What is Executive Coaching: A Simple Guide

What is Executive Coaching

Executive Coaching as defined by the International Coach Federation (ICF) is a partnership with clients in a thought-provoking and creative process that inspires them to maximise their personal and professional potential. 

Executive coaching helps people develop themselves to create sustainable performance improvement, meaningful change and positive transformation. Executive coaching is fundamentally different to mentoring consulting or training.

How Does Executive Coaching Differ from Business Coaching?

Business coaching and executive coaching are often confused. The main difference between the two forms of coaching is the level of intimacy the coach develops with the client and what the coaching addresses.

Business coaching is all about how to deliver business improvement. Because of this, the coach is often a business leader themselves and understands the mechanics of improving a business from strategy, organisational design, team performance, sales, marketing and financials. 

It is worth noting that often coaches are engaged in a blended approach of business and executive coaching. In fact, many of my engagements focus on the business and executive at the same time. However, I would argue that this is a Trusted Advisor role rather than an executive coaching engagement.

Comparatively, executive coaching is very personal. It is an equal partnership between a coach and an executive business figure (CEO, executive, etc) and takes place as one-on-one or sometimes group meetings. The whole purpose of executive coaching is to maximise not just the professional potential of an induvial but also the personal.

To achieve this, the executive coach doesn’t need to understand the entire business but instead how to help an individual on a personal level to positively impact their business and professional life. Executive coaching achieves this by focusing predominantly on the client’s future accomplishments rather than focusing on their past failures.

Does Executive Coaching Work?

Coaching is probably one of the most, if not the most, individually tailored personal development practices in talent development as it involves a close, trusting and confidential relationship between the coach and the executive being coached.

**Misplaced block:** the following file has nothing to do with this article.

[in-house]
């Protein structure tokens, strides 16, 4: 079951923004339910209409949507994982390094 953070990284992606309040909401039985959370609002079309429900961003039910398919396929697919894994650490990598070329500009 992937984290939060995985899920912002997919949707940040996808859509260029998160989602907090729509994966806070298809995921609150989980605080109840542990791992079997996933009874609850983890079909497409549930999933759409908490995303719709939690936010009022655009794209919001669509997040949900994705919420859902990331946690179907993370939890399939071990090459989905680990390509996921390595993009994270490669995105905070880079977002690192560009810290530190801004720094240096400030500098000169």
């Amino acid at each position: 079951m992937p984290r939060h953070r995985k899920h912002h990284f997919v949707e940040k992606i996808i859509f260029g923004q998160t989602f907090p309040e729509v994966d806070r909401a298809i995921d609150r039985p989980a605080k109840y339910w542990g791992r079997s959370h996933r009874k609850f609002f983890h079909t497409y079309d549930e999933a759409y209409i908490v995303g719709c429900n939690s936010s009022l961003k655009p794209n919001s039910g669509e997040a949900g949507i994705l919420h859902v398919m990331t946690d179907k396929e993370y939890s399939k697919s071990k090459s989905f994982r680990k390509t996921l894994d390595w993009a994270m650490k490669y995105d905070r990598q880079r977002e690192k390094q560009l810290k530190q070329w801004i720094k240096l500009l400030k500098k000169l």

There is strong evidence that executive coaching works. In fact, many of the world’s most successful entrepreneurs like Steve Jobs, Eric Schmidt, and Bill Gates have all used coaches. Eric Schmidt says the best advice he ever got was to hire an executive coach and Gill Gates said: “everyone needs a coach” in his TedX talk.

Fundamentally executive coaching works as an intervention to help leaders improve results. As a CEO for example you often have no one to really talk to and no one who really is helping you be accountable. Working with an executive coach who has a deep understanding of your role helps to focus and prioritise on what’s most important for yourself, the business and all stakeholders.

The coaching industry was worth $15 billion in 2019 and is expected to grow to $20 billion by 2022 and CEOs at start-ups and established businesses of all sizes engage in coaching in an effort to achieve better personal and bottom-line business results. (For more on the ROI of Executive Coaching please read “Executive Coaching – what is the real return on investment (ROI).

What To Gain from Executive Coaching?

It is important to understand that executive coaching is a client-driven process and so the client will get out what they put into it. If the client goes into the coaching mentally closed off, then it will not get them very far. However, if they have a willingness to collaborate with a coach on a personal level, then the client will experience many benefits.